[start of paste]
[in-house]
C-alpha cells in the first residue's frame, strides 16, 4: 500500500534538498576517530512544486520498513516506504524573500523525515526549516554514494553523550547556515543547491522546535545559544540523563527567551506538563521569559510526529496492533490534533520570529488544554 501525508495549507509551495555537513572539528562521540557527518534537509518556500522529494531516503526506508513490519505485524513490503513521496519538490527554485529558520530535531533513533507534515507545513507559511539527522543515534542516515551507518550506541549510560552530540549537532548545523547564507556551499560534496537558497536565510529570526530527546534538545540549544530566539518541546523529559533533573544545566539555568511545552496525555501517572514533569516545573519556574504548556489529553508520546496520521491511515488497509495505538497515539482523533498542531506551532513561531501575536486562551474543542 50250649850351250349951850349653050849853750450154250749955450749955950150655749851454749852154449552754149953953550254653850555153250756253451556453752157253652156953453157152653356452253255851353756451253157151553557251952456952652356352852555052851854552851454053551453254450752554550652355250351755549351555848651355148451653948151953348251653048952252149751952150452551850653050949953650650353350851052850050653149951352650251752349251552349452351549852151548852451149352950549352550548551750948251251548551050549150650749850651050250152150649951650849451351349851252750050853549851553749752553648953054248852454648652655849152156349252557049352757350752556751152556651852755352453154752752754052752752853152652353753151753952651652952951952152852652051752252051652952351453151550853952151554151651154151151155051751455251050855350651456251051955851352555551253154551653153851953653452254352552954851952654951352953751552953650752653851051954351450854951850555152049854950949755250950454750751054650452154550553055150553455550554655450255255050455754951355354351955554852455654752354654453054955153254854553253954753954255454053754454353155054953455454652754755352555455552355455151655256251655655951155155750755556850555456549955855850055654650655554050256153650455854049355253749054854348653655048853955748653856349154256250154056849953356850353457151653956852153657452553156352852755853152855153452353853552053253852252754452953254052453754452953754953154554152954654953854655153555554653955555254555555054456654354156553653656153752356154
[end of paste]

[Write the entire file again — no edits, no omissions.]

[in-house]
C-alpha cells in the first residue's frame, strides 16, 4: 500500500534538498576517530512544486520498513516506504524573500523525515526549516554514494553523550547556515543547491522546535545559544540523563527567551506538563521569559510526529496492533490534533520570529488544554 501525508495549507509551495555537513572539528562521540557527518534537509518556500522529494531516503526506508513490519505485524513490503513521496519538490527554485529558520530535531533513533507534515507545513507559511539527522543515534542516515551507518550506541549510560552530540549537532548545523547564507556551499560534496537558497536565510529570526530527546534538545540549544530566539518541546523529559533533573544545566539555568511545552496525555501517572514533569516545573519556574504548556489529553508520546496520521491511515488497509495505538497515539482523533498542531506551532513561531501575536486562551474543542 50250649850351250349951850349653050849853750450154250749955450749955950150655749851454749852154449552754149953953550254653850555153250756253451556453752157253652156953453157152653356452253255851353756451253157151553557251952456952652356352852555052851854552851454053551453254450752554550652355250351755549351555848651355148451653948151953348251653048952252149751952150452551850653050949953650650353350851052850050653149951352650251752349251552349452351549852151548852451149352950549352550548551750948251251548551050549150650749850651050250152150649951650849451351349851252750050853549851553749752553648953054248852454648652655849152156349252557049352757350752556751152556651852755352453154752752754052752752853152652353753151753952651652952951952152852652051752252051652952351453151550853952151554151651154151151155051751455251050855350651456251051955851352555551253154551653153851953653452254352552954851952654951352953751552953650752653851051954351450854951850555152049854950949755250950454750751054650452154550553055150553455550554655450255255050455754951355354351955554852455654752354654453054955153254854553253954753954255454053754454353155054953455454652754755352555455552355455151655256251655655951155155750755556850555456549955855850055654650655554050256153650455854049355253749054854348653655048853955748653856349154256250154056849953356850353457151653956852153657452553156352852755853152855153452353853552053253852252754452953254052453754452953754953154554152954654953854655153555554653955555254555555054456654354156553653656153752356154